Moving to a new high school isn’t easy for anyone, let alone someone whose family emigrated from Korea to the United States.
Dr. Susie Sharpe, a board-certified internist at Mercy Springfield whose work as an artist is gaining international notice, says she spoke no English when her family landed in New York City. It’s one reason that overcoming hurdles and striving toward a dream is baked into Sharpe’s history and character.
Sharpe says while growing up, she knew she wanted to become an artist: “My dream was to go study in Paris, come back to Korea and become an art professor.”
Instead, while in the middle of high school in 1977, her parents decided the family, including Sharpe’s two younger brothers, should leave Korea, Sharpe says. “Korea was unstable,” she says. “You always had to worry about North Korea invading. And economically they weren’t doing so great. They thought that perhaps their kids would be better off in the United States. They had absolutely no idea just how hard it was going to be, and what they were going to have to give up.”
At the time her parents were in their 40s and 50s, she says. In Korea, her father was a pharmaceutical company executive, and her mother was a nationally known educator. In New York City, not speaking English and with next to no preparation, their new lives were very difficult.
In a new American high school, Sharpe had to learn English while trying to study her lessons. “It was very bad. Very painful,” she recalls. “I was called all kinds of things. I cried in school every day. I barely knew what classes I was taking; I was looking up words in the dictionary all the time for many years to come.”
And she realized her parents — successful in Korea — were suddenly nobody in America. “I quickly realized if I didn’t make it on my own, I was going to be a starving artist in the street. And it made me realize I can’t take that chance on art. I have to do something that has some sort of guarantee.”
That something would become medical school. She buried her artistic dreams and studied hard. “It wasn’t like I had one year of grace period so I could learn English. Everything went into the college transcript. And so I have a tremendous pressure, especially when I decided that I was going to go into medicine. I realized grades matter so much. Luckily, I was a good student in Korea. But even so, I mean, even during college for four years, I recorded every single lecture, sitting in the front row with a cassette recorder. Then I would play it back to take notes because I couldn’t understand it in class. I ended up majoring in chemistry only because it required the least amount of English.”
Sharpe graduated from Yale School of Medicine and did her residency at the Yale-New Haven Hospital. After starting a family and living in Seattle, she accepted a position at Mercy in Springfield. She worked many hours while participating in her son and daughter’s activities. They each played several instruments and Sharpe, an accomplished pianist, would accompany them. Her kids today are college students on the East Coast.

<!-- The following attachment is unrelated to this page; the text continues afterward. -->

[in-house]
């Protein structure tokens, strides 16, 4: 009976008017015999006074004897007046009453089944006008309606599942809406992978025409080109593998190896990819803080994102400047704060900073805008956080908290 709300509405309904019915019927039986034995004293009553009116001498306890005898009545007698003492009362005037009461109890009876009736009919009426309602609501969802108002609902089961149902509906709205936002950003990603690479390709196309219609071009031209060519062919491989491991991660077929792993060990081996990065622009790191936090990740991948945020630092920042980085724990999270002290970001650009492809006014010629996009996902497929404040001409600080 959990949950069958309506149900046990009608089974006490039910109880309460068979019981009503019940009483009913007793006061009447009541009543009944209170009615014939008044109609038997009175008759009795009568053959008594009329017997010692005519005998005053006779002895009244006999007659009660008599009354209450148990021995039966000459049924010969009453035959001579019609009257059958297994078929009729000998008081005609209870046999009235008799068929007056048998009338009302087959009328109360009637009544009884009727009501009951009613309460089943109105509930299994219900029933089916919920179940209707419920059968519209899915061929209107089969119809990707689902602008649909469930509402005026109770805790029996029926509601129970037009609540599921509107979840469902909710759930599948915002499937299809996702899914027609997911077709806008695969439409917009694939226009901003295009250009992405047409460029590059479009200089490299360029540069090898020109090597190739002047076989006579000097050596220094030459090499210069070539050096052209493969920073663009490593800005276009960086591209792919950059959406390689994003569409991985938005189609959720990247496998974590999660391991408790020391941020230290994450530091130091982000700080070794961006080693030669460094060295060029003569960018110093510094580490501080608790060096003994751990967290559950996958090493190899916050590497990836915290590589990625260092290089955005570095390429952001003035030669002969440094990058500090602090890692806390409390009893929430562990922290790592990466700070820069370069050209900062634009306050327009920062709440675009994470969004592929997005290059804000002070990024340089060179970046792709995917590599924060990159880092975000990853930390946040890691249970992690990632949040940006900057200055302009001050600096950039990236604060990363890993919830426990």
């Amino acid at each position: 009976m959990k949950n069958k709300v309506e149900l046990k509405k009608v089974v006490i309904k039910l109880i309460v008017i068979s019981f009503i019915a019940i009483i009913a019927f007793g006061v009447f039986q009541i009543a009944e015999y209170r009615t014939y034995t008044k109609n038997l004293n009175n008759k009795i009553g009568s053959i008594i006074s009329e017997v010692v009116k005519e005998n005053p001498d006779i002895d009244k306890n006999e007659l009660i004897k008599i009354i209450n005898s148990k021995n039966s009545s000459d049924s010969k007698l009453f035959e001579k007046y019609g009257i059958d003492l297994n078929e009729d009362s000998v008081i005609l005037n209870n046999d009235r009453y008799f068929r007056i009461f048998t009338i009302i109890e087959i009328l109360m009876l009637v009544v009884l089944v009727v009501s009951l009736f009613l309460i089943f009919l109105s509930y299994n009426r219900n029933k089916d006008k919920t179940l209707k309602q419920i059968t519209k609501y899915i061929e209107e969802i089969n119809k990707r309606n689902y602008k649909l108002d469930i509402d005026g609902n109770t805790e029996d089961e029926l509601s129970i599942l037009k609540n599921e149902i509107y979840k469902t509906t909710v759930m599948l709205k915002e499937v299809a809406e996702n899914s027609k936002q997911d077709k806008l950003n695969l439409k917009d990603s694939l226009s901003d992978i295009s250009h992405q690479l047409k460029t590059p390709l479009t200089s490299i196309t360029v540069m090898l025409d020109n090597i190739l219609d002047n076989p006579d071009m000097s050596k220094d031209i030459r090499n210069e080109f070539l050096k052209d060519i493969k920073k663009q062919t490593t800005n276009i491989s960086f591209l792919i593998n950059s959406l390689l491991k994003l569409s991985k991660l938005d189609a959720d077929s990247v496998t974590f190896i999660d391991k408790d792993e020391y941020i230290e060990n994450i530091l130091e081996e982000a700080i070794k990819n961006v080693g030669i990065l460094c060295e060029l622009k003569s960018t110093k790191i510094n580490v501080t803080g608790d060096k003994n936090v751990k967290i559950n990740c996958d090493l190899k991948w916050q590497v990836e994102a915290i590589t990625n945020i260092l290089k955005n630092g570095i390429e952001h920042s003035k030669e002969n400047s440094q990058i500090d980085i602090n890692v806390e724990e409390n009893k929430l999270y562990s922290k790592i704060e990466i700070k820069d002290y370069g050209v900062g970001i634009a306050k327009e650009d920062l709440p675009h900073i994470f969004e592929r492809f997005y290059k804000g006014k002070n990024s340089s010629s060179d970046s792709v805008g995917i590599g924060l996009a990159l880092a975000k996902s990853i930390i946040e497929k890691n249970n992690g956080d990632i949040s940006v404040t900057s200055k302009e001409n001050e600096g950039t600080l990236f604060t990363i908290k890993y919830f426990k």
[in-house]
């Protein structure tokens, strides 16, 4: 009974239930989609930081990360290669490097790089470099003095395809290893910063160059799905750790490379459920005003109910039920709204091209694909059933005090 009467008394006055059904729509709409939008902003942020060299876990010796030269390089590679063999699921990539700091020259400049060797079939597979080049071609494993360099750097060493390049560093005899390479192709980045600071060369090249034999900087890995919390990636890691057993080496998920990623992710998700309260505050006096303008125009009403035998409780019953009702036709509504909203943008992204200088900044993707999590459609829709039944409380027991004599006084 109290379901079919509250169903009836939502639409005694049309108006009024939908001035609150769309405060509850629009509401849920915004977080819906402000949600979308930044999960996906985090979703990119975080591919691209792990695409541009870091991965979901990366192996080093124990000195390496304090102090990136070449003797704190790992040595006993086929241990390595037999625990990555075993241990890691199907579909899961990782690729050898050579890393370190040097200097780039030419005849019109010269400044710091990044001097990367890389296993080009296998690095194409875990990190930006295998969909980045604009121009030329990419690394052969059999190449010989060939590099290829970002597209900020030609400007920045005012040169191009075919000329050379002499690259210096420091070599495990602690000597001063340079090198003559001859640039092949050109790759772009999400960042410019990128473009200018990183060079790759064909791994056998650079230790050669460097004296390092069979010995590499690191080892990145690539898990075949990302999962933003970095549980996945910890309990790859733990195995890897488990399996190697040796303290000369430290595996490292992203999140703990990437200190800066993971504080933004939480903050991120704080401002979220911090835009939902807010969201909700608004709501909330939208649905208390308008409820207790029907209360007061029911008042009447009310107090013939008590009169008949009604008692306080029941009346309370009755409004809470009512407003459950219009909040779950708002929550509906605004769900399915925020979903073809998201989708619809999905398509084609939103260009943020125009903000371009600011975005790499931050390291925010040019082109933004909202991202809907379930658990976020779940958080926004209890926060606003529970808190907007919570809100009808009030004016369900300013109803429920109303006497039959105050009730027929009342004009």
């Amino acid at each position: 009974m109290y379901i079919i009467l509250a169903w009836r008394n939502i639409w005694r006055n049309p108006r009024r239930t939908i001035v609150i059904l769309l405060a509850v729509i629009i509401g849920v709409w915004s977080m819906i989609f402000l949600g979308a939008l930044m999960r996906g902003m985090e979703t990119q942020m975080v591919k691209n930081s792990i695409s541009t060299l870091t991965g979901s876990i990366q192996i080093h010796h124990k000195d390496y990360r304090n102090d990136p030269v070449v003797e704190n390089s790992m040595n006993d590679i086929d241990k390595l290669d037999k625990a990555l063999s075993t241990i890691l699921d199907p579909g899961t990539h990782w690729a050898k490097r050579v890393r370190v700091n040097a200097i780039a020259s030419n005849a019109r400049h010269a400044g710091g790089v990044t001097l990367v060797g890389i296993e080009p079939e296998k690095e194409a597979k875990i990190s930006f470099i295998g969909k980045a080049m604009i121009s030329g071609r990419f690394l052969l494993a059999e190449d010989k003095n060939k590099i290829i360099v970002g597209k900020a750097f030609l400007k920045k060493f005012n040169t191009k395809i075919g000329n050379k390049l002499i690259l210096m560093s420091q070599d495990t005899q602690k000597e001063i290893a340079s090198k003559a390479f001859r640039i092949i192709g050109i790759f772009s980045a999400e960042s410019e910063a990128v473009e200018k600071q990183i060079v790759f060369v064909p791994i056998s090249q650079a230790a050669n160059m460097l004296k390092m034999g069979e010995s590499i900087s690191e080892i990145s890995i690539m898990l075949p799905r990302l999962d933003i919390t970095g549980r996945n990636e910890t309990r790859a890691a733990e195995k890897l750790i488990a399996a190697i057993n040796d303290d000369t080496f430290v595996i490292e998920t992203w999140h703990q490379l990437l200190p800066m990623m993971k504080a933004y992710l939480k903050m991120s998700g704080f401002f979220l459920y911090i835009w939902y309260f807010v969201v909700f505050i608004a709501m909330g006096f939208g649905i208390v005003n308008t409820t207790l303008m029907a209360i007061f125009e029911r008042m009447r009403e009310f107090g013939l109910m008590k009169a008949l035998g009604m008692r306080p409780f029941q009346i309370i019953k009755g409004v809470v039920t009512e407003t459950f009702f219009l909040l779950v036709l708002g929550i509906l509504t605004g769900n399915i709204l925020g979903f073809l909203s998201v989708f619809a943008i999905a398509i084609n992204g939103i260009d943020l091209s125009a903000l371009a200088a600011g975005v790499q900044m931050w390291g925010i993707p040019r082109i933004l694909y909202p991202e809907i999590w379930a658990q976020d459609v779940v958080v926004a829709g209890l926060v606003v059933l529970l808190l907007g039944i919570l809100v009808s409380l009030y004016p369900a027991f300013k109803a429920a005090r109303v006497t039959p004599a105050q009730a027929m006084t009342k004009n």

Eventually, the urge to create art grew too strong to ignore. “I always knew at some point, I had to do art,” she says. “It wasn’t an option. Medicine was my plan B; my backup plan — which worked out well and I ended up loving it. But I had to do what I was born to do.”
Sharpe picked up a paintbrush again, and since around 2014 her work has been exhibited in more than 50 local venues, including eight solo shows. In the last couple years, she has exhibited internationally with shows in Brussels, Luxembourg, Milan and Paris; and nationally with shows in New York and Miami. Sharpe’s creative work has been recognized with numerous awards and she has been featured in various publications and in a podcast.
While she didn’t study art in Paris or teach in Korea as she had planned, she made it to Paris as an artist, exhibiting a painting titled “Follow Your Dream to the Stars.”
That seemed appropriate, she says. “Because you know, when I initially dreamed about becoming a physician, that was an impossible dream because I didn’t have any role models around me,” Sharpe says. “I barely spoke any English, even during pre-med in college. When I started to think that I’ll someday become a physician, I couldn’t tell anybody. I couldn’t tell my parents that’s what I was doing. Because it just was a ridiculous dream for me to think about — to become a physician, not knowing English.
“And then once I finally became a physician, to think that I could revive my childhood dream and become an artist, that too was an impossible dream,” Sharpe says. “I was chasing the impossible dream pretty much all my life.”